Thank you very much, Mr. Chair.
I want to thank the committee for inviting us to appear here today.
The most fundamental role of Statistics Canada is to support the democratic process by providing Canadians with high-quality, current, and relevant information on the state of the nation. Comprehensive, objective, and high-quality statistical information provides a solid foundation for informed decisions by you, who are our elected officials, and by businesses, unions, and non-profit organizations, as well as individual Canadians. Statistics Canada produces information that helps Canadians better understand our country, population, resources, economy, society, and culture.
As the national statistical agency, we take pride in our work and take our professional responsibilities very seriously. It is our job to understand the information needs of the nation and to address these requirements in a scientific, neutral, efficient, and effective way. We are committed to protecting the confidentiality of all information entrusted to us and to ensuring that the information we produce is timely and relevant to Canadians.
Today we are faced with continuous and growing demands for more detailed and more timely information. This is true not only for the census program but also for our ongoing social, economic, and environment programs as well. We have a long-standing history and world-leading reputation in using innovative methodological approaches and instruments to address these growing information needs.
The demand for information to be collected on the census program is not a new phenomenon. My colleague will explain to you the rigorous consultation program that we undertake to ensure we remain relevant and respond to emerging priorities.
While the census is incredibly successful and provides a richness of information at the community level, it is not necessarily the right instrument or approach to deliver high-quality information for specific topics. Some questions that are specifically designed to capture detailed information from subpopulations, for example, are better asked on a survey or captured through existing administrative sources rather than from the whole of the population.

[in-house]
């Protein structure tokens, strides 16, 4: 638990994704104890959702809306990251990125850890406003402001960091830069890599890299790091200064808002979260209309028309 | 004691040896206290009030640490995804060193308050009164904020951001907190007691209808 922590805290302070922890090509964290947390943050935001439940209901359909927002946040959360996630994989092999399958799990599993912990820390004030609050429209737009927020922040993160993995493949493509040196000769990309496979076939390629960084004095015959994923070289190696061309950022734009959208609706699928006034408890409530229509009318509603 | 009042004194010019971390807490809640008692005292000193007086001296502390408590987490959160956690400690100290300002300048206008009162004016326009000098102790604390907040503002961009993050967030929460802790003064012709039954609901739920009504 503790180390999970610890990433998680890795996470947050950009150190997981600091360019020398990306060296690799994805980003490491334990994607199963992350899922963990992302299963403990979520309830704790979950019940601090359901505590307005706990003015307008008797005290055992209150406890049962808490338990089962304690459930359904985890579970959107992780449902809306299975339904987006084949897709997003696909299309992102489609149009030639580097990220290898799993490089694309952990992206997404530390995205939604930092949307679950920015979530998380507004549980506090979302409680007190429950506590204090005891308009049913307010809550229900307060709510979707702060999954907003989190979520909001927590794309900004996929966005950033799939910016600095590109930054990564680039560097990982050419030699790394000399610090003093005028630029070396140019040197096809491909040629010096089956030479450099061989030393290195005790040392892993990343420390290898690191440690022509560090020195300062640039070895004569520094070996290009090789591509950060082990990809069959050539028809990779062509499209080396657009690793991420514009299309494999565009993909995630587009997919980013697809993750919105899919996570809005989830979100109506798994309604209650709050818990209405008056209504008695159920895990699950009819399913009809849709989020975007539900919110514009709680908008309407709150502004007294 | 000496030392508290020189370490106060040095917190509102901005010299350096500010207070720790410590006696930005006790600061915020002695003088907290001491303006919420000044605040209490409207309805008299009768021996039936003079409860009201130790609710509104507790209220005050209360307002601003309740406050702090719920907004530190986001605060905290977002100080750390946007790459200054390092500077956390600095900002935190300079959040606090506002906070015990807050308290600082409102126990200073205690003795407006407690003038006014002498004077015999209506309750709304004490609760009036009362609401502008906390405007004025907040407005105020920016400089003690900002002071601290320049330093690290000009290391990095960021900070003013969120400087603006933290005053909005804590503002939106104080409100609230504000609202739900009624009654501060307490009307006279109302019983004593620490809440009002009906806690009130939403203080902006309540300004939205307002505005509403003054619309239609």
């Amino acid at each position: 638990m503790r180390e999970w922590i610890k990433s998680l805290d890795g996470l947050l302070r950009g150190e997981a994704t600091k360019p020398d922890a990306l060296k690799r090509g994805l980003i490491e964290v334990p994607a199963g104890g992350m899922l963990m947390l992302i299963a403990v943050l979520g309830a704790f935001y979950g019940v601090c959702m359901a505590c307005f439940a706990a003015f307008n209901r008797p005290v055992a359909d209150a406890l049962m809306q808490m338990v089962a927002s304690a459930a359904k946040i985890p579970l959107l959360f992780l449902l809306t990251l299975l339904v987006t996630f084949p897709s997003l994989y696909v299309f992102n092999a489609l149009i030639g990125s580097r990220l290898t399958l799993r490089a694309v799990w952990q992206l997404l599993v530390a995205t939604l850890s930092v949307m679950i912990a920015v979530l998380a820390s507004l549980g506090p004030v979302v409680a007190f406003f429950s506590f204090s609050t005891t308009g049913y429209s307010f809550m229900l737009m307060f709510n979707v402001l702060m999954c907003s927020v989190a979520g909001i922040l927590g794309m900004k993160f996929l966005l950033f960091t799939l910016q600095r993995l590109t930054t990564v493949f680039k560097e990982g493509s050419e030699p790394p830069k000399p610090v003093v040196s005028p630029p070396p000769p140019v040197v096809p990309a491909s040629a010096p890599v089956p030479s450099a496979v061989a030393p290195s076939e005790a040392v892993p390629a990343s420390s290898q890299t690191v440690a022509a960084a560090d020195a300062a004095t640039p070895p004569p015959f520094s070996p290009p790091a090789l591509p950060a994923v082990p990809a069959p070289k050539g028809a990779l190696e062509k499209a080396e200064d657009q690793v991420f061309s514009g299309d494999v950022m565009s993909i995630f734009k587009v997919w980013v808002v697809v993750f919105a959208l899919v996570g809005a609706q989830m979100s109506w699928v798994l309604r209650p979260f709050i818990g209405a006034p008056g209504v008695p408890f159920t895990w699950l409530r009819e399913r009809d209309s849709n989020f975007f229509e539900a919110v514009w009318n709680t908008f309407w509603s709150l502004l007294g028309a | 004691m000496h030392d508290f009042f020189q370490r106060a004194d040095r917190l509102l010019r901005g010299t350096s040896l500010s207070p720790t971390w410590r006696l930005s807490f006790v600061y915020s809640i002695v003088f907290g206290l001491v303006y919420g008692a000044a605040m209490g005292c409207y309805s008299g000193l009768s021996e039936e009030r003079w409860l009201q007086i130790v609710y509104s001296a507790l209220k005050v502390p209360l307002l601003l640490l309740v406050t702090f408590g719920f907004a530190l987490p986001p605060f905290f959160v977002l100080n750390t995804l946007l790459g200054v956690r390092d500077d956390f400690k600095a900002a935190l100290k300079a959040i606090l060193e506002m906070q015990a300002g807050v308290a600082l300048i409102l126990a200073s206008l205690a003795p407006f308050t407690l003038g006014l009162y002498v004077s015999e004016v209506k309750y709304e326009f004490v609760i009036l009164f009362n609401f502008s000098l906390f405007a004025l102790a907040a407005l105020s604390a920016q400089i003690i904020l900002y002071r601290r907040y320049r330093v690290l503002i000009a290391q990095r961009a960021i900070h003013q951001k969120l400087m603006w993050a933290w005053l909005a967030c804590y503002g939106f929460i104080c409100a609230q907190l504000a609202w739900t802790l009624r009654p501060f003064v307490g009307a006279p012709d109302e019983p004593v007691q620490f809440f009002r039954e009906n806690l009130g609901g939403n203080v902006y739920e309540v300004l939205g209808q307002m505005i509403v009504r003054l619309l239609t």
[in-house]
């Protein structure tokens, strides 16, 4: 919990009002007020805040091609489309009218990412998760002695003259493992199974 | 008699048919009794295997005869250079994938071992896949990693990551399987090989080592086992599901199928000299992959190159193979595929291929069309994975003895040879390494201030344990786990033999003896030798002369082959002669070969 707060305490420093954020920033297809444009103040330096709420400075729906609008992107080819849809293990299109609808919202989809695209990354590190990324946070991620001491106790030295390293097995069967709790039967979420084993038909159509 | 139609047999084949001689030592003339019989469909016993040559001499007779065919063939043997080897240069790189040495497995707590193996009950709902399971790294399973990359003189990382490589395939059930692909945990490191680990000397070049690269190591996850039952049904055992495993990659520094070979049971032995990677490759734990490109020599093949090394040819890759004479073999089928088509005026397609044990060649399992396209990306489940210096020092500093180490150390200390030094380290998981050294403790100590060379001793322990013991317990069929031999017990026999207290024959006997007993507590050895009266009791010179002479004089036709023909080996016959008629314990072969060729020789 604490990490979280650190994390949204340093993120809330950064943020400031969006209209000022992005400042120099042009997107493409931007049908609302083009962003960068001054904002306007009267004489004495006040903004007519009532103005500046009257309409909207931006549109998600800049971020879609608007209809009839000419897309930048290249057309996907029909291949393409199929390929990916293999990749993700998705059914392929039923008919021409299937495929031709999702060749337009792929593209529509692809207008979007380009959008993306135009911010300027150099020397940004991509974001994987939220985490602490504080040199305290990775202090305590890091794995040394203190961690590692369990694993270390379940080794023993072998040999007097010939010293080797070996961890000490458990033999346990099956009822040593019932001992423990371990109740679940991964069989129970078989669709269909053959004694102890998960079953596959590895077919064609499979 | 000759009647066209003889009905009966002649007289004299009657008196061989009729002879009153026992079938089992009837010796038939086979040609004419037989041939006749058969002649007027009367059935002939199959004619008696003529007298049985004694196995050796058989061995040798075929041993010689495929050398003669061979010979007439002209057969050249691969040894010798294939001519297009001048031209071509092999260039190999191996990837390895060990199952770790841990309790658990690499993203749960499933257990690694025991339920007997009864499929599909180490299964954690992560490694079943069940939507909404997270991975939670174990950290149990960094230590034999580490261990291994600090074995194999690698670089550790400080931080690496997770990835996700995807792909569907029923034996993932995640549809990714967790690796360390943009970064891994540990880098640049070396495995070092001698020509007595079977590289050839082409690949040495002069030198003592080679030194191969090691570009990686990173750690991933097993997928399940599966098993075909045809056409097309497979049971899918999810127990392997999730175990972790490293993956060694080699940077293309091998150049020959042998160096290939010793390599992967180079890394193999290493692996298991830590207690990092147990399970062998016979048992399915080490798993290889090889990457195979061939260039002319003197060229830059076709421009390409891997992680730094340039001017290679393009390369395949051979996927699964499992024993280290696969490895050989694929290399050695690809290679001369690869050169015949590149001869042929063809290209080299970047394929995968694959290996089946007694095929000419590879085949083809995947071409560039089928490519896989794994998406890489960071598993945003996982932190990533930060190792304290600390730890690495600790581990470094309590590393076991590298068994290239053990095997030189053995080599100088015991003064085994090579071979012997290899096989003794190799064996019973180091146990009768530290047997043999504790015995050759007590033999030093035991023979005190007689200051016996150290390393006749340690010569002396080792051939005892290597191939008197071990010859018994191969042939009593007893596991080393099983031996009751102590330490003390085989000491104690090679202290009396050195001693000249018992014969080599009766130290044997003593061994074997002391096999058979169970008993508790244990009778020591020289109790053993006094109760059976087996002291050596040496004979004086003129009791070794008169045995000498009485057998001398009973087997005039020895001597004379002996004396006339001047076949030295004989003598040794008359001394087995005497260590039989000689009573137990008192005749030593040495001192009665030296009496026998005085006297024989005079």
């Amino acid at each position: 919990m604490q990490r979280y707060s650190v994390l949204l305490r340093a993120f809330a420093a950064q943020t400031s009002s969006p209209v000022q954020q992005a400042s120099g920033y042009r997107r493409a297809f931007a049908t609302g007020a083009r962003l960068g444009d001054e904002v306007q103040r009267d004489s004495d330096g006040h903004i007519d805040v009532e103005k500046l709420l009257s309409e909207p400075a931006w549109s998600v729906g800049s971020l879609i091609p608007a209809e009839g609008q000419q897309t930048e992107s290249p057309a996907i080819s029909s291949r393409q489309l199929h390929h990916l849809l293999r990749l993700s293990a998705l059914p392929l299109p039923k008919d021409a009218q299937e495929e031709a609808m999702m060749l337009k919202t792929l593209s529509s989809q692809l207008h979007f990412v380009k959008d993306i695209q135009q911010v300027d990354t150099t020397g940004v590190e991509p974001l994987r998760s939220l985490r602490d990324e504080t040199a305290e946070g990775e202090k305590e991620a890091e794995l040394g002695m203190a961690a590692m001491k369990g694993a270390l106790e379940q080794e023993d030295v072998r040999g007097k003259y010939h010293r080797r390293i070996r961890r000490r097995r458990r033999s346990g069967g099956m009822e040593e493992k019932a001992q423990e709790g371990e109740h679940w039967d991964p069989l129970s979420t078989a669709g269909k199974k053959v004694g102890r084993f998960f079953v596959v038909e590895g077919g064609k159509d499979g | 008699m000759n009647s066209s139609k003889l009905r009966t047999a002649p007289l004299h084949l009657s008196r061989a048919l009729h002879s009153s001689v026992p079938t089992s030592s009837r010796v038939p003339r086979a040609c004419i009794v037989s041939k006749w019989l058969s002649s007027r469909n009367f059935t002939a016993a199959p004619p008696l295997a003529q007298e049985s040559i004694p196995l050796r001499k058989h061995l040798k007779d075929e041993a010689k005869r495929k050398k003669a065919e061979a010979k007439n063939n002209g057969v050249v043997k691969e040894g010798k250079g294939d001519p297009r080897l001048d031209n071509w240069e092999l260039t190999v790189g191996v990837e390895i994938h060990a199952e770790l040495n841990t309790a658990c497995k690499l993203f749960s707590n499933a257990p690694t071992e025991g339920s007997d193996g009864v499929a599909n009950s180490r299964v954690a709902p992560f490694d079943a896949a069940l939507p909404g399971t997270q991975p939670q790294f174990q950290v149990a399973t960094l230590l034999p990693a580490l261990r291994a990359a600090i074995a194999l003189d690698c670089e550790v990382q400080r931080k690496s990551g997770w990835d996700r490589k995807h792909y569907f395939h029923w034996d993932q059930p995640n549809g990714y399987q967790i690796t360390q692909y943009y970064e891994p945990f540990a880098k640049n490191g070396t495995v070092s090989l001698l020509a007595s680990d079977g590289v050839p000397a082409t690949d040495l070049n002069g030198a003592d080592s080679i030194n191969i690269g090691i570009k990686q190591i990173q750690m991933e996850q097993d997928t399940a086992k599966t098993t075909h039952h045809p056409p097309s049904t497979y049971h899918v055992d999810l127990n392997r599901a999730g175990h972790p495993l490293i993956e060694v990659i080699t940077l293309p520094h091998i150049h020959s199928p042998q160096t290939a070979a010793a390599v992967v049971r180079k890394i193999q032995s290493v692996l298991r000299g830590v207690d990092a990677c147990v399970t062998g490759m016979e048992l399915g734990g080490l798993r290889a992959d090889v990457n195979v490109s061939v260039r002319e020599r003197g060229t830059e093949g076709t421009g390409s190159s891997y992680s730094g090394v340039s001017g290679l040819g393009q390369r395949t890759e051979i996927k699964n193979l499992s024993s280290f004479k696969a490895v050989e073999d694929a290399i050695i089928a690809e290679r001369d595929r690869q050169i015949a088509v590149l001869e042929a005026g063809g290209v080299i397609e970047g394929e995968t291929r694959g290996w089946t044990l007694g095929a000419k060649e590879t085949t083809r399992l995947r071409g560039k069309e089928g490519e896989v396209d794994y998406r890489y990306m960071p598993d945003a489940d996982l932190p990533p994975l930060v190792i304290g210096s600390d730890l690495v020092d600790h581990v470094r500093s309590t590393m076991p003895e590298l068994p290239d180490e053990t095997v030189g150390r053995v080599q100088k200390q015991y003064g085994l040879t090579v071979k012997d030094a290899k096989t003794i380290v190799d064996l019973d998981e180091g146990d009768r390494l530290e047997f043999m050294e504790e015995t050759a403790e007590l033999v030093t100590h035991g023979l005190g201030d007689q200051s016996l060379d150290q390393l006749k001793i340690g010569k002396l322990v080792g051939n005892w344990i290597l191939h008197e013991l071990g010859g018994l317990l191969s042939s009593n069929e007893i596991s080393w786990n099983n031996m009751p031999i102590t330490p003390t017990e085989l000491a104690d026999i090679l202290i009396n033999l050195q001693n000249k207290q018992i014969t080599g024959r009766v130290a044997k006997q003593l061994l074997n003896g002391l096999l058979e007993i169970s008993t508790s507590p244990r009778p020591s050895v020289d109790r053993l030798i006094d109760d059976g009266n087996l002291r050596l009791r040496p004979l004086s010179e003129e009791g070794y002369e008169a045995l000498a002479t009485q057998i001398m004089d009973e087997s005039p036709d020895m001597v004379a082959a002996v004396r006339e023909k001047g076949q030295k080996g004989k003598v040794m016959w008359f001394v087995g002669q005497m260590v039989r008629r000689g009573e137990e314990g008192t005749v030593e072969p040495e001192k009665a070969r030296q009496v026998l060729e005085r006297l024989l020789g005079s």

Our social statistics program can respond to information needs faster, and we can use our analytical capacity to model and link data sources to produce information at lower levels of geography.
Our comprehensive social statistics program also includes a robust cost recovery program. One example of our cost recovery program is the use of post-censal surveys, such as the aboriginal peoples survey that is currently in the field or the survey on the vitality of official-language minorities that was conducted following the 2006 census. The post-censal survey program exemplifies Statistics Canada's partnership with other federal departments or a consortium of departments that provide funding to the agency to address specific emerging priorities.
Before I describe the process by which we obtain approval for our questions that are asked on the census program, I would now like to turn it over to my colleague, Johanne Denis, to describe our comprehensive census content consultation process that we will embark on later this year and to speak on the subject of collecting the additional language data.